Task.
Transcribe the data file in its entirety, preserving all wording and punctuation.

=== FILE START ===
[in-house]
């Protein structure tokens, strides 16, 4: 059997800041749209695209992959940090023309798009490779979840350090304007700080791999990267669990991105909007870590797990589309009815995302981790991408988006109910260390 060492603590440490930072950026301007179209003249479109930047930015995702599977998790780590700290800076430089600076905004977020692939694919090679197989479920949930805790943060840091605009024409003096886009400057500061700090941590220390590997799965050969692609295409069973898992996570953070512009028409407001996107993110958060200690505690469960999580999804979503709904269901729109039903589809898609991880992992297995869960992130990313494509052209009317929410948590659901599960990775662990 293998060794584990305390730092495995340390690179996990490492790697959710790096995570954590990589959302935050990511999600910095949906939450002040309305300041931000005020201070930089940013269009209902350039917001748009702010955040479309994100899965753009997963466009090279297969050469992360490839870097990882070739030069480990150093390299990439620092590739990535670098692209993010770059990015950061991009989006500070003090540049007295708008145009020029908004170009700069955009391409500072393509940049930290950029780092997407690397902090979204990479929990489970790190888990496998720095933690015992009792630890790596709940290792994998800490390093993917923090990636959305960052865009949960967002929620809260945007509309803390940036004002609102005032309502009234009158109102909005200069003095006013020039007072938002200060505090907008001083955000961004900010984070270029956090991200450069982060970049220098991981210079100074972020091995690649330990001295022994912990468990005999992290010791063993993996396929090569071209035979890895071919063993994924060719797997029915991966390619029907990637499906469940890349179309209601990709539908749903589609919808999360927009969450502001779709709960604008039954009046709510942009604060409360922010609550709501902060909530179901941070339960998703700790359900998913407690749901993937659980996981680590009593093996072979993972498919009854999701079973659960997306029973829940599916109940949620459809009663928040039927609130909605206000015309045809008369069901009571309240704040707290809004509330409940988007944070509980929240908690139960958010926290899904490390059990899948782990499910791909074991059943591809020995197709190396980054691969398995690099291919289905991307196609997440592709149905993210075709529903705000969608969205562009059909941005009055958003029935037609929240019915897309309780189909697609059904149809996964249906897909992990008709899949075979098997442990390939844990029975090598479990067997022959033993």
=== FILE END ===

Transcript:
[in-house]
């Protein structure tokens, strides 16, 4: 059997800041749209695209992959940090023309798009490779979840350090304007700080791999990267669990991105909007870590797990589309009815995302981790991408988006109910260390 060492603590440490930072950026301007179209003249479109930047930015995702599977998790780590700290800076430089600076905004977020692939694919090679197989479920949930805790943060840091605009024409003096886009400057500061700090941590220390590997799965050969692609295409069973898992996570953070512009028409407001996107993110958060200690505690469960999580999804979503709904269901729109039903589809898609991880992992297995869960992130990313494509052209009317929410948590659901599960990775662990 293998060794584990305390730092495995340390690179996990490492790697959710790096995570954590990589959302935050990511999600910095949906939450002040309305300041931000005020201070930089940013269009209902350039917001748009702010955040479309994100899965753009997963466009090279297969050469992360490839870097990882070739030069480990150093390299990439620092590739990535670098692209993010770059990015950061991009989006500070003090540049007295708008145009020029908004170009700069955009391409500072393509940049930290950029780092997407690397902090979204990479929990489970790190888990496998720095933690015992009792630890790596709940290792994998800490390093993917923090990636959305960052865009949960967002929620809260945007509309803390940036004002609102005032309502009234009158109102909005200069003095006013020039007072938002200060505090907008001083955000961004900010984070270029956090991200450069982060970049220098991981210079100074972020091995690649330990001295022994912990468990005999992290010791063993993996396929090569071209035979890895071919063993994924060719797997029915991966390619029907990637499906469940890349179309209601990709539908749903589609919808999360927009969450502001779709709960604008039954009046709510942009604060409360922010609550709501902060909530179901941070339960998703700790359900998913407690749901993937659980996981680590009593093996072979993972498919009854999701079973659960997306029973829940599916109940949620459809009663928040039927609130909605206000015309045809008369069901009571309240704040707290809004509330409940988007944070509980929240908690139960958010926290899904490390059990899948782990499910791909074991059943591809020995197709190396980054691969398995690099291919289905991307196609997440592709149905993210075709529903705000969608969205562009059909941005009055958003029935037609929240019915897309309780189909697609059904149809996964249906897909992990008709899949075979098997442990390939844990029975090598479990067997022959033993």